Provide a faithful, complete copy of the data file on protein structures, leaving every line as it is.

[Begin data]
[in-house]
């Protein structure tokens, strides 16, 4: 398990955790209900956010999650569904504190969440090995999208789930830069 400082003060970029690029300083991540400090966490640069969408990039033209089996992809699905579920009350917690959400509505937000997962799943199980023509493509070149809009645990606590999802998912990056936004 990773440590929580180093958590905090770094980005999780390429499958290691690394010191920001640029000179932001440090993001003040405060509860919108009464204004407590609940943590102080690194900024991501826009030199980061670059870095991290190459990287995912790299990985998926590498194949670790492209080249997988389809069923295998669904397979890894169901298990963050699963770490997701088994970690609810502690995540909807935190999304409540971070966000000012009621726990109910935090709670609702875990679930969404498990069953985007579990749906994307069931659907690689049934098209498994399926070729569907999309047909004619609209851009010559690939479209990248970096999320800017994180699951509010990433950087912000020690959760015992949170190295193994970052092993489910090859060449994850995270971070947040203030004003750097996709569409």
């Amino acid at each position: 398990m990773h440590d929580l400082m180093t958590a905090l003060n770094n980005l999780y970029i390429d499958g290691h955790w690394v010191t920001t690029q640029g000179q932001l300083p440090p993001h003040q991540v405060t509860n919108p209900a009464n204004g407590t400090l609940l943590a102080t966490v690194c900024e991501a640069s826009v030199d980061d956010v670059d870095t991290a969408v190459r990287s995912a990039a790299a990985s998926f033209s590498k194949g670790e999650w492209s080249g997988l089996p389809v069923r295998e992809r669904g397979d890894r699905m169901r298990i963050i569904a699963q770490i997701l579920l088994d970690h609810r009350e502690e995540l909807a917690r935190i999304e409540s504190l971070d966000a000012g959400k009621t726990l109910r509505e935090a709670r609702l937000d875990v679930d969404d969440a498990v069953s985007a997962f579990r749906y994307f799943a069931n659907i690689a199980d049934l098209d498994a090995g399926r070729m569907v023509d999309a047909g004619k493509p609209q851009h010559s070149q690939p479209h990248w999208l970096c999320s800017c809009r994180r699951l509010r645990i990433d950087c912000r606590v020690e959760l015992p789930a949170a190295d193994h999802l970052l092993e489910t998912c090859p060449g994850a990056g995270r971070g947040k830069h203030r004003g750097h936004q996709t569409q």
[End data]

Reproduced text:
[in-house]
């Protein structure tokens, strides 16, 4: 398990955790209900956010999650569904504190969440090995999208789930830069 400082003060970029690029300083991540400090966490640069969408990039033209089996992809699905579920009350917690959400509505937000997962799943199980023509493509070149809009645990606590999802998912990056936004 990773440590929580180093958590905090770094980005999780390429499958290691690394010191920001640029000179932001440090993001003040405060509860919108009464204004407590609940943590102080690194900024991501826009030199980061670059870095991290190459990287995912790299990985998926590498194949670790492209080249997988389809069923295998669904397979890894169901298990963050699963770490997701088994970690609810502690995540909807935190999304409540971070966000000012009621726990109910935090709670609702875990679930969404498990069953985007579990749906994307069931659907690689049934098209498994399926070729569907999309047909004619609209851009010559690939479209990248970096999320800017994180699951509010990433950087912000020690959760015992949170190295193994970052092993489910090859060449994850995270971070947040203030004003750097996709569409």
């Amino acid at each position: 398990m990773h440590d929580l400082m180093t958590a905090l003060n770094n980005l999780y970029i390429d499958g290691h955790w690394v010191t920001t690029q640029g000179q932001l300083p440090p993001h003040q991540v405060t509860n919108p209900a009464n204004g407590t400090l609940l943590a102080t966490v690194c900024e991501a640069s826009v030199d980061d956010v670059d870095t991290a969408v190459r990287s995912a990039a790299a990985s998926f033209s590498k194949g670790e999650w492209s080249g997988l089996p389809v069923r295998e992809r669904g397979d890894r699905m169901r298990i963050i569904a699963q770490i997701l579920l088994d970690h609810r009350e502690e995540l909807a917690r935190i999304e409540s504190l971070d966000a000012g959400k009621t726990l109910r509505e935090a709670r609702l937000d875990v679930d969404d969440a498990v069953s985007a997962f579990r749906y994307f799943a069931n659907i690689a199980d049934l098209d498994a090995g399926r070729m569907v023509d999309a047909g004619k493509p609209q851009h010559s070149q690939p479209h990248w999208l970096c999320s800017c809009r994180r699951l509010r645990i990433d950087c912000r606590v020690e959760l015992p789930a949170a190295d193994h999802l970052l092993e489910t998912c090859p060449g994850a990056g995270r971070g947040k830069h203030r004003g750097h936004q996709t569409q």